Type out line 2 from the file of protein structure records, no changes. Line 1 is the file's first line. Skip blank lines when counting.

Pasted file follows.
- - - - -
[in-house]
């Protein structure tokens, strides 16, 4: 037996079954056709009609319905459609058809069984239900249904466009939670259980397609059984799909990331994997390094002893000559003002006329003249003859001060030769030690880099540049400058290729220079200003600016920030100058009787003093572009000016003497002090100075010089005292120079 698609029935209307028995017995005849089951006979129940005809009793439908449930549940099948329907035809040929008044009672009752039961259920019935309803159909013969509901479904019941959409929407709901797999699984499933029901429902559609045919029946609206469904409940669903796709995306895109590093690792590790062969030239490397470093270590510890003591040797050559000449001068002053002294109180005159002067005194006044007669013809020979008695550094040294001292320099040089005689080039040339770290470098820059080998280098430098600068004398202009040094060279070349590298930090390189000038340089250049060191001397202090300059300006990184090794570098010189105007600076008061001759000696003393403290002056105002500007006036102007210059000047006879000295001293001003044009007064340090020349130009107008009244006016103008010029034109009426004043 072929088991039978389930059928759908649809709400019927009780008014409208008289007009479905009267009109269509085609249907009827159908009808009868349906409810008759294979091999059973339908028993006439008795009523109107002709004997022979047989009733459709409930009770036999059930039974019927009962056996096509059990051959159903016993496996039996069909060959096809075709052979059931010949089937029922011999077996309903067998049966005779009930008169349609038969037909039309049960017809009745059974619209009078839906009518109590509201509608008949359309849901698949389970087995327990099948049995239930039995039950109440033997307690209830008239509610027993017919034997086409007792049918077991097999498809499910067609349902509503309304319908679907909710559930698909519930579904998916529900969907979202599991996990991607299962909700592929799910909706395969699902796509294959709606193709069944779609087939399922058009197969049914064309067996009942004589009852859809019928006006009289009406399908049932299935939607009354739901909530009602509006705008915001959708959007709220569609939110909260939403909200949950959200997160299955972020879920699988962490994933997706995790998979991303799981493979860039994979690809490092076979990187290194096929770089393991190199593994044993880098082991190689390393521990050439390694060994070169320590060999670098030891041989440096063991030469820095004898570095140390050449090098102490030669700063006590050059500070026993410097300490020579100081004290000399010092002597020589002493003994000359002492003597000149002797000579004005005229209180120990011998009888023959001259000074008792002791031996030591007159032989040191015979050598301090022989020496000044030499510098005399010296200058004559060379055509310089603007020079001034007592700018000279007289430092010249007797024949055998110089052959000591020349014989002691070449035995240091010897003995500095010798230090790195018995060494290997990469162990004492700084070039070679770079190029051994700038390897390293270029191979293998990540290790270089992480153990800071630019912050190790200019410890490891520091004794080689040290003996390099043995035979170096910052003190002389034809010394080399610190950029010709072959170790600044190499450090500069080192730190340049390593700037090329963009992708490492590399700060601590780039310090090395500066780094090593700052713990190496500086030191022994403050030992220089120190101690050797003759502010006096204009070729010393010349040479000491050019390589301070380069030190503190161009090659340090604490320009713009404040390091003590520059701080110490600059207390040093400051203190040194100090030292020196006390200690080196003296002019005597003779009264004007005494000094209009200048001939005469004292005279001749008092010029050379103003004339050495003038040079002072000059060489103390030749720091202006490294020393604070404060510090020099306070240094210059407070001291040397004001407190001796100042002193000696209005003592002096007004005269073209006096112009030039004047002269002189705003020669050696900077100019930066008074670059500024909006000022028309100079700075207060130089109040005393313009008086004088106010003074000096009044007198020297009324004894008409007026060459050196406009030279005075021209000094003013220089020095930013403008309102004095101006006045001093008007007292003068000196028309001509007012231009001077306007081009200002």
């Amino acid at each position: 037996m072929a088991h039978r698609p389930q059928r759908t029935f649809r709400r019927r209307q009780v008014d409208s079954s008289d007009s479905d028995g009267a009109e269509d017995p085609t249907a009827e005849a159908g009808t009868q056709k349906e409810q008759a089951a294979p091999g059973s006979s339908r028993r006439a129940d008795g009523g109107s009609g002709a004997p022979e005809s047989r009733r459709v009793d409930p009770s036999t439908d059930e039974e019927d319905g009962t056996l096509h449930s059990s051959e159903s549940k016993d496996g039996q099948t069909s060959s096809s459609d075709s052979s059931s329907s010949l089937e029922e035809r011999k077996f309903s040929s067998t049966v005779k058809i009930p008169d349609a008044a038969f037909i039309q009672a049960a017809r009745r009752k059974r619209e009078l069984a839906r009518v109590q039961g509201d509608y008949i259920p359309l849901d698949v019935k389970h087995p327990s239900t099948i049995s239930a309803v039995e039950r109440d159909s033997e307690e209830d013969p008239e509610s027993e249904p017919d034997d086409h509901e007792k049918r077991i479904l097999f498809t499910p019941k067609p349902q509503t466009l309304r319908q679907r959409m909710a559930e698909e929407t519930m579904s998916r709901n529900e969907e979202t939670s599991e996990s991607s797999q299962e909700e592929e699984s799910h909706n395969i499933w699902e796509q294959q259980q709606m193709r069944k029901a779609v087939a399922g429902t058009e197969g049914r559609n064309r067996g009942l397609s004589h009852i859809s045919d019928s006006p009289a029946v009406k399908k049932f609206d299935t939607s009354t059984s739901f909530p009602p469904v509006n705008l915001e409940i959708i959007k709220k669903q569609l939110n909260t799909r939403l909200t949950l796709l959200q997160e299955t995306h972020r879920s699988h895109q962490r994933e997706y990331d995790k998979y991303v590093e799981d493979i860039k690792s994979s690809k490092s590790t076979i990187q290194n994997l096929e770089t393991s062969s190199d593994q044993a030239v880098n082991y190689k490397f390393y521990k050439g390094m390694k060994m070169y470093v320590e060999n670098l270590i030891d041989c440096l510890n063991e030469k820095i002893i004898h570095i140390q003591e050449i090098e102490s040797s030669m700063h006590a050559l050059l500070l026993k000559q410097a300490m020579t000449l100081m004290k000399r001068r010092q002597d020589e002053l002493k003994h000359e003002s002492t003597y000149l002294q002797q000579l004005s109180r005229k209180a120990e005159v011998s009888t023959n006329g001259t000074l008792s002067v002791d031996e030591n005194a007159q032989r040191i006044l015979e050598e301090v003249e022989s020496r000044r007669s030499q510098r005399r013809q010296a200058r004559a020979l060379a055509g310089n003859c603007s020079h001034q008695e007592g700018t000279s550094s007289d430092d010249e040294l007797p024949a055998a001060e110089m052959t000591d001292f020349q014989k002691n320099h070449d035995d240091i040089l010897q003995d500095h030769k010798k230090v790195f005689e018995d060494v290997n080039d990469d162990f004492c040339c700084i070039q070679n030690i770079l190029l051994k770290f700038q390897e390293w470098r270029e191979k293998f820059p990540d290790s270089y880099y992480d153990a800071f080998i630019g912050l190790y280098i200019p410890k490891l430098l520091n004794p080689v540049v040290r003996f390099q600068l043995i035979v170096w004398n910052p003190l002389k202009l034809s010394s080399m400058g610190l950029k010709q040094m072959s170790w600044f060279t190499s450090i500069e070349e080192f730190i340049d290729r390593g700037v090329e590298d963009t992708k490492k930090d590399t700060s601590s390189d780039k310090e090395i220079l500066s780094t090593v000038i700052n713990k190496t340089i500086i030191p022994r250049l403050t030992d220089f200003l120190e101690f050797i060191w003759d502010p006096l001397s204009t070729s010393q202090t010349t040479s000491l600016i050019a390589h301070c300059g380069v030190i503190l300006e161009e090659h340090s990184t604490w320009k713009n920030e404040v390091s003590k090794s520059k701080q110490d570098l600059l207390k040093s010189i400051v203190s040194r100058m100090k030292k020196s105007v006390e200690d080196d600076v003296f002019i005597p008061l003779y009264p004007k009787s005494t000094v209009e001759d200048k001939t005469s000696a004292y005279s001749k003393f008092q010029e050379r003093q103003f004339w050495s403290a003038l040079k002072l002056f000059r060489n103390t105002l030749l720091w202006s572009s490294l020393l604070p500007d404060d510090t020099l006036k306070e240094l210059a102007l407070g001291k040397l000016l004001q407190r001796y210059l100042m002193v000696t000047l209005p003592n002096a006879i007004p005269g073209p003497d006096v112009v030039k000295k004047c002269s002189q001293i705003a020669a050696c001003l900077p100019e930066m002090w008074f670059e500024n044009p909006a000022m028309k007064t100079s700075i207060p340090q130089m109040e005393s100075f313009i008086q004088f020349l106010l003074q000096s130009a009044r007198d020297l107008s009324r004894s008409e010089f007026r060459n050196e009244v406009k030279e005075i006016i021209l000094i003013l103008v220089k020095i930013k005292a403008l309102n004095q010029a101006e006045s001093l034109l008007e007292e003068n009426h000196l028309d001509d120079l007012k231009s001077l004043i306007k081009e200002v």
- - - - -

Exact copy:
């Protein structure tokens, strides 16, 4: 037996079954056709009609319905459609058809069984239900249904466009939670259980397609059984799909990331994997390094002893000559003002006329003249003859001060030769030690880099540049400058290729220079200003600016920030100058009787003093572009000016003497002090100075010089005292120079 698609029935209307028995017995005849089951006979129940005809009793439908449930549940099948329907035809040929008044009672009752039961259920019935309803159909013969509901479904019941959409929407709901797999699984499933029901429902559609045919029946609206469904409940669903796709995306895109590093690792590790062969030239490397470093270590510890003591040797050559000449001068002053002294109180005159002067005194006044007669013809020979008695550094040294001292320099040089005689080039040339770290470098820059080998280098430098600068004398202009040094060279070349590298930090390189000038340089250049060191001397202090300059300006990184090794570098010189105007600076008061001759000696003393403290002056105002500007006036102007210059000047006879000295001293001003044009007064340090020349130009107008009244006016103008010029034109009426004043 072929088991039978389930059928759908649809709400019927009780008014409208008289007009479905009267009109269509085609249907009827159908009808009868349906409810008759294979091999059973339908028993006439008795009523109107002709004997022979047989009733459709409930009770036999059930039974019927009962056996096509059990051959159903016993496996039996069909060959096809075709052979059931010949089937029922011999077996309903067998049966005779009930008169349609038969037909039309049960017809009745059974619209009078839906009518109590509201509608008949359309849901698949389970087995327990099948049995239930039995039950109440033997307690209830008239509610027993017919034997086409007792049918077991097999498809499910067609349902509503309304319908679907909710559930698909519930579904998916529900969907979202599991996990991607299962909700592929799910909706395969699902796509294959709606193709069944779609087939399922058009197969049914064309067996009942004589009852859809019928006006009289009406399908049932299935939607009354739901909530009602509006705008915001959708959007709220569609939110909260939403909200949950959200997160299955972020879920699988962490994933997706995790998979991303799981493979860039994979690809490092076979990187290194096929770089393991190199593994044993880098082991190689390393521990050439390694060994070169320590060999670098030891041989440096063991030469820095004898570095140390050449090098102490030669700063006590050059500070026993410097300490020579100081004290000399010092002597020589002493003994000359002492003597000149002797000579004005005229209180120990011998009888023959001259000074008792002791031996030591007159032989040191015979050598301090022989020496000044030499510098005399010296200058004559060379055509310089603007020079001034007592700018000279007289430092010249007797024949055998110089052959000591020349014989002691070449035995240091010897003995500095010798230090790195018995060494290997990469162990004492700084070039070679770079190029051994700038390897390293270029191979293998990540290790270089992480153990800071630019912050190790200019410890490891520091004794080689040290003996390099043995035979170096910052003190002389034809010394080399610190950029010709072959170790600044190499450090500069080192730190340049390593700037090329963009992708490492590399700060601590780039310090090395500066780094090593700052713990190496500086030191022994403050030992220089120190101690050797003759502010006096204009070729010393010349040479000491050019390589301070380069030190503190161009090659340090604490320009713009404040390091003590520059701080110490600059207390040093400051203190040194100090030292020196006390200690080196003296002019005597003779009264004007005494000094209009200048001939005469004292005279001749008092010029050379103003004339050495003038040079002072000059060489103390030749720091202006490294020393604070404060510090020099306070240094210059407070001291040397004001407190001796100042002193000696209005003592002096007004005269073209006096112009030039004047002269002189705003020669050696900077100019930066008074670059500024909006000022028309100079700075207060130089109040005393313009008086004088106010003074000096009044007198020297009324004894008409007026060459050196406009030279005075021209000094003013220089020095930013403008309102004095101006006045001093008007007292003068000196028309001509007012231009001077306007081009200002």